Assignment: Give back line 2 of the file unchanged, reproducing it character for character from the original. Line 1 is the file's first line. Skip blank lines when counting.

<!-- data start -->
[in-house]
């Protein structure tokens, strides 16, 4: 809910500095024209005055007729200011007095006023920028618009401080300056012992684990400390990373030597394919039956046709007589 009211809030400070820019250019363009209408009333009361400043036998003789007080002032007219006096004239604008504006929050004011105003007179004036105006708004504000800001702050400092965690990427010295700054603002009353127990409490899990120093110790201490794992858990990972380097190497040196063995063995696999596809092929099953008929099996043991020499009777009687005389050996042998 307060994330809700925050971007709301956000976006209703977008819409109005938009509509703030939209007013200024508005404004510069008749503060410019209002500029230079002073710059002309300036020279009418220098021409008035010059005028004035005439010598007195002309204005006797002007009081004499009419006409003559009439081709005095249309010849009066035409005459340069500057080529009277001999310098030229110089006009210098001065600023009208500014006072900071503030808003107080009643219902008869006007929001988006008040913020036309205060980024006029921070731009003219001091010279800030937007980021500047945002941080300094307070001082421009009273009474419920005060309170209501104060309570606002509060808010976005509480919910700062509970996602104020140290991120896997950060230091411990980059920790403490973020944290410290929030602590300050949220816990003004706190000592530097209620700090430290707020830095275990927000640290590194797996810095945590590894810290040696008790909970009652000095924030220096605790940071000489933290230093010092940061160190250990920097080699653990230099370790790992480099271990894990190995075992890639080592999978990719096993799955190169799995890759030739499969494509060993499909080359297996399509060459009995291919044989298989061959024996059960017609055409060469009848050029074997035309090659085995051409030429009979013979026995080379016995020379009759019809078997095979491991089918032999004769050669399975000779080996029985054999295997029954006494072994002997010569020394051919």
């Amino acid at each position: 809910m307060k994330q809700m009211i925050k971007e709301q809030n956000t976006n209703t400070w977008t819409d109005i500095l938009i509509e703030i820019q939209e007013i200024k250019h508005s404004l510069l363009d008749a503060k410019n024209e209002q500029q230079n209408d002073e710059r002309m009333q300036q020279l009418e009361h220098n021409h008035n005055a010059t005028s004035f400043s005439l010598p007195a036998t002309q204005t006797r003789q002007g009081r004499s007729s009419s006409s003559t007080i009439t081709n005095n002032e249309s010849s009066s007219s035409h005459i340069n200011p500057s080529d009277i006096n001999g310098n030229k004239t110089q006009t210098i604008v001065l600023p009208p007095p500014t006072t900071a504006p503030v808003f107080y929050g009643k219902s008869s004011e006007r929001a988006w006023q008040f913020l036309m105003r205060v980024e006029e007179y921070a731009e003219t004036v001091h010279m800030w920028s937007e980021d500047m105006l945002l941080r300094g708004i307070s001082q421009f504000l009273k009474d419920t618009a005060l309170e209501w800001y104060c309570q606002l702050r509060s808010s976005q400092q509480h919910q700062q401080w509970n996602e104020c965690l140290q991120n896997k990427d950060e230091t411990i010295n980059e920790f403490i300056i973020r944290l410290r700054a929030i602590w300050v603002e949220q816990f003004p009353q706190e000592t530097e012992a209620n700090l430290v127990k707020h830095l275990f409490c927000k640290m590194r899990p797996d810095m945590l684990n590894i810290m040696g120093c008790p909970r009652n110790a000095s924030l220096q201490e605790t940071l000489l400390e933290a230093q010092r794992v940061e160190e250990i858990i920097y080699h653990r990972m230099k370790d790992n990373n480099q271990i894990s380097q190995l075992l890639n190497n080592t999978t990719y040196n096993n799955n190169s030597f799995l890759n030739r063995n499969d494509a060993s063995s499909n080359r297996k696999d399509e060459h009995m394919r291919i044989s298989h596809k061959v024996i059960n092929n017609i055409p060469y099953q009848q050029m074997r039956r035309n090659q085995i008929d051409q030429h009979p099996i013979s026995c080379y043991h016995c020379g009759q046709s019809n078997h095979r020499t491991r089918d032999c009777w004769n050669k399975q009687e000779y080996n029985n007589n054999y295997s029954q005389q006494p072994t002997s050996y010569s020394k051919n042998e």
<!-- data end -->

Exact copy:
């Protein structure tokens, strides 16, 4: 809910500095024209005055007729200011007095006023920028618009401080300056012992684990400390990373030597394919039956046709007589 009211809030400070820019250019363009209408009333009361400043036998003789007080002032007219006096004239604008504006929050004011105003007179004036105006708004504000800001702050400092965690990427010295700054603002009353127990409490899990120093110790201490794992858990990972380097190497040196063995063995696999596809092929099953008929099996043991020499009777009687005389050996042998 307060994330809700925050971007709301956000976006209703977008819409109005938009509509703030939209007013200024508005404004510069008749503060410019209002500029230079002073710059002309300036020279009418220098021409008035010059005028004035005439010598007195002309204005006797002007009081004499009419006409003559009439081709005095249309010849009066035409005459340069500057080529009277001999310098030229110089006009210098001065600023009208500014006072900071503030808003107080009643219902008869006007929001988006008040913020036309205060980024006029921070731009003219001091010279800030937007980021500047945002941080300094307070001082421009009273009474419920005060309170209501104060309570606002509060808010976005509480919910700062509970996602104020140290991120896997950060230091411990980059920790403490973020944290410290929030602590300050949220816990003004706190000592530097209620700090430290707020830095275990927000640290590194797996810095945590590894810290040696008790909970009652000095924030220096605790940071000489933290230093010092940061160190250990920097080699653990230099370790790992480099271990894990190995075992890639080592999978990719096993799955190169799995890759030739499969494509060993499909080359297996399509060459009995291919044989298989061959024996059960017609055409060469009848050029074997035309090659085995051409030429009979013979026995080379016995020379009759019809078997095979491991089918032999004769050669399975000779080996029985054999295997029954006494072994002997010569020394051919």